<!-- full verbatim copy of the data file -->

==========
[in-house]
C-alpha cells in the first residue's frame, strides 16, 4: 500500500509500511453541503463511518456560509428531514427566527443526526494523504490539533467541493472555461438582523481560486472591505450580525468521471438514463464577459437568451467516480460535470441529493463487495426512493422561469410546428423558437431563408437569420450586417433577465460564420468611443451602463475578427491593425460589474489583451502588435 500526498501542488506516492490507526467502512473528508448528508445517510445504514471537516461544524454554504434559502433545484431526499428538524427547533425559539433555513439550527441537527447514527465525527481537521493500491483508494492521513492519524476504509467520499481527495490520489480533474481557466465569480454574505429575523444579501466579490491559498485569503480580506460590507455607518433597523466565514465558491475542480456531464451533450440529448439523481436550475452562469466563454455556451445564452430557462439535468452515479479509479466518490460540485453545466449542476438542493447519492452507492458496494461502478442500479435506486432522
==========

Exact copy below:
[in-house]
C-alpha cells in the first residue's frame, strides 16, 4: 500500500509500511453541503463511518456560509428531514427566527443526526494523504490539533467541493472555461438582523481560486472591505450580525468521471438514463464577459437568451467516480460535470441529493463487495426512493422561469410546428423558437431563408437569420450586417433577465460564420468611443451602463475578427491593425460589474489583451502588435 500526498501542488506516492490507526467502512473528508448528508445517510445504514471537516461544524454554504434559502433545484431526499428538524427547533425559539433555513439550527441537527447514527465525527481537521493500491483508494492521513492519524476504509467520499481527495490520489480533474481557466465569480454574505429575523444579501466579490491559498485569503480580506460590507455607518433597523466565514465558491475542480456531464451533450440529448439523481436550475452562469466563454455556451445564452430557462439535468452515479479509479466518490460540485453545466449542476438542493447519492452507492458496494461502478442500479435506486432522